If you have the dream of working for Apple, you can’t get much more help than the company’s CEO telling you exactly what the company looks for when hiring.
Tim Cook says that they seek out five traits, and have found that a very good formula when it comes to new hires…
Cook shared his criteria at a ceremony in which he was awarded an honorary degree from the University of Naples Federico II in Italy.
Fortune reports that he opened by telling students it was important to care about the world, and about making a difference in it.
“We have a group of people in the company that really want to change the world, that want to enrich people’s lives, that want to leave the world better than they found it,” he said. “It’s that kind of feeling that drives people to do their best work and I’ve seen it happen again and again, and the results are just unbelievable.”
“We believe that strong individual contributors are really key, but two strong individuals that work together can do amazing work, and small teams can do incredible things.
So we look for the ability to collaborate with people – the fundamental feeling that if I share my idea with you, that idea will grow and get bigger and be better.
It’s not that somebody goes in a corner or a closet and figures out something about themselves, it’s a collaborative effort.”
“We look for people who think differently, who can look at a problem and not be caught up in the dogma of how that problem has always been viewed. Somebody that will kind of walk around the problem and look at it from different angles and use their creative juices to come up with solutions.”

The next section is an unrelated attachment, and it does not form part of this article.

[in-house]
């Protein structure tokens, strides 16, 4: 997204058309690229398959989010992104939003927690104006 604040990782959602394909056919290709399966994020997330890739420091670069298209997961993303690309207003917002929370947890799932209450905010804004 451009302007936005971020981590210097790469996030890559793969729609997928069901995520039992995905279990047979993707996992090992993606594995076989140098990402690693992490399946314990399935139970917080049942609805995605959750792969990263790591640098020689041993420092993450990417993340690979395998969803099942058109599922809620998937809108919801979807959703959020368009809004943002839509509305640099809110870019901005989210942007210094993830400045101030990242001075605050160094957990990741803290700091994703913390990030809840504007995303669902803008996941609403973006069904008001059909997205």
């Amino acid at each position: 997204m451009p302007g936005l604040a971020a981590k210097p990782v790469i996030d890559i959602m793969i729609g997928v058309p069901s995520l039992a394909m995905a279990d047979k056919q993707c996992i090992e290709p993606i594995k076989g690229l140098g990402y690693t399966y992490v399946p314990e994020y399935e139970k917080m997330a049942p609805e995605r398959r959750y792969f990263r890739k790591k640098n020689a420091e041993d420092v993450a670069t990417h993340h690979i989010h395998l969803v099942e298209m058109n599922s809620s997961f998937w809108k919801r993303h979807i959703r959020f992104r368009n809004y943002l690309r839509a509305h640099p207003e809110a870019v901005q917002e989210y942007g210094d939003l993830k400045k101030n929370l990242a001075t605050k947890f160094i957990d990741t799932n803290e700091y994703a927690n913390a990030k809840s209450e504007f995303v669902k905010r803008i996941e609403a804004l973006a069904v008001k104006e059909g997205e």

“It’s a cliché, but there are no dumb questions. Curiosity is about being curious about something to ask lots of questions, whether you think they’re smart questions or dumb questions. It’s amazing when somebody starts to ask questions as a kid would, how it puts pressure on the person to think through the answers really deeply. And so, we look for this innate curiosity in people.”
“If we’re doing something in industrial design, we need somebody who knows industrial design and has a skillset in it either from their college days or through their work days.”
Cook added that it was a two-way fit: Apple needed to be the right company for an individual, as well as the reverse. While he of course didn’t say so, many corporate employees report that no matter how much the Cupertino company might talk about work-life balance, working for Apple involves an always-on attitude.
Sunday is a work night for everyone at Apple because it’s the exec meeting the next day. So you had your phone out there, you were sitting in front of your computer, it didn’t matter if your favorite show was on […] You were basically on until, like, 2 o’clock in the morning […]
When you hear the so-called apocryphal stories about Tim Cook coming to work in the wee hours and staying late, it’s not just some PR person telling you stories to make you think that Apple executives work really hard like that. They really do that. I mean, these people are nuts. They’re just, they’re there all the time.
Photo: Travis Wise/CC 2.0 (cropped, flipped, shadows and saturation boosted)
FTC: We use income earning auto affiliate links. The sea.
Check out 9to5Mac on YouTube for more Apple news:
Friendly communicator. Music maven. Explorer. Pop culture trailblazer. Social media practitioner.